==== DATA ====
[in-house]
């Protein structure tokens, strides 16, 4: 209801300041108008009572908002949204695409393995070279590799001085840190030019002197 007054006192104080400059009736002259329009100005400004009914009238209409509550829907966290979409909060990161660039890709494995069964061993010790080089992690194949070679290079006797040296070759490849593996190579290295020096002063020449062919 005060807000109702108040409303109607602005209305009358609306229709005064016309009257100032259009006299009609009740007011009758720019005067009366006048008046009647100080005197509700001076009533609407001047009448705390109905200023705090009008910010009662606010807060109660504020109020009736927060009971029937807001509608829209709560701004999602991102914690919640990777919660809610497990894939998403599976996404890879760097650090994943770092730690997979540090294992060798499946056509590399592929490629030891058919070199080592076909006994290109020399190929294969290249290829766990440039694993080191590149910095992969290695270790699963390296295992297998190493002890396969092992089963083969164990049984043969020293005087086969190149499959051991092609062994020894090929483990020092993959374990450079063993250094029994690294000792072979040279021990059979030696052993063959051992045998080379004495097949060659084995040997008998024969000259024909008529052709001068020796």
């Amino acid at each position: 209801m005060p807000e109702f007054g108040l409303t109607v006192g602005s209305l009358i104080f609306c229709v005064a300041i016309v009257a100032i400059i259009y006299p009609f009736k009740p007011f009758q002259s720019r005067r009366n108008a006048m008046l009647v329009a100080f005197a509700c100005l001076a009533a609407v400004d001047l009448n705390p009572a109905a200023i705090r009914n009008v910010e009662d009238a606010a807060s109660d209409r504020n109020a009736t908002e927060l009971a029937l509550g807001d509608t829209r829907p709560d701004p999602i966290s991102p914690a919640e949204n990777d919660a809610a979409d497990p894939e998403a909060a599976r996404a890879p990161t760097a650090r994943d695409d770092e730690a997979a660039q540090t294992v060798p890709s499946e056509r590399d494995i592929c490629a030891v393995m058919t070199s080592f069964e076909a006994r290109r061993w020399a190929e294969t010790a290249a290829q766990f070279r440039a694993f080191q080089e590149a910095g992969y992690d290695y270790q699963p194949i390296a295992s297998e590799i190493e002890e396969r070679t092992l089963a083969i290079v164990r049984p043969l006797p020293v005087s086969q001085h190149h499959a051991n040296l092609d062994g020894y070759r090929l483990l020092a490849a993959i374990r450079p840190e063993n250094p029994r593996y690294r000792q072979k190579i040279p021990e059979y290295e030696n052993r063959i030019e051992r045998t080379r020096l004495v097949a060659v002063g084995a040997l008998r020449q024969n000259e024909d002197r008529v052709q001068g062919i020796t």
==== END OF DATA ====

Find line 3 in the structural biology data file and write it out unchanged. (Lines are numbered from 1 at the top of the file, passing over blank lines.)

């Amino acid at each position: 209801m005060p807000e109702f007054g108040l409303t109607v006192g602005s209305l009358i104080f609306c229709v005064a300041i016309v009257a100032i400059i259009y006299p009609f009736k009740p007011f009758q002259s720019r005067r009366n108008a006048m008046l009647v329009a100080f005197a509700c100005l001076a009533a609407v400004d001047l009448n705390p009572a109905a200023i705090r009914n009008v910010e009662d009238a606010a807060s109660d209409r504020n109020a009736t908002e927060l009971a029937l509550g807001d509608t829209r829907p709560d701004p999602i966290s991102p914690a919640e949204n990777d919660a809610a979409d497990p894939e998403a909060a599976r996404a890879p990161t760097a650090r994943d695409d770092e730690a997979a660039q540090t294992v060798p890709s499946e056509r590399d494995i592929c490629a030891v393995m058919t070199s080592f069964e076909a006994r290109r061993w020399a190929e294969t010790a290249a290829q766990f070279r440039a694993f080191q080089e590149a910095g992969y992690d290695y270790q699963p194949i390296a295992s297998e590799i190493e002890e396969r070679t092992l089963a083969i290079v164990r049984p043969l006797p020293v005087s086969q001085h190149h499959a051991n040296l092609d062994g020894y070759r090929l483990l020092a490849a993959i374990r450079p840190e063993n250094p029994r593996y690294r000792q072979k190579i040279p021990e059979y290295e030696n052993r063959i030019e051992r045998t080379r020096l004495v097949a060659v002063g084995a040997l008998r020449q024969n000259e024909d002197r008529v052709q001068g062919i020796t």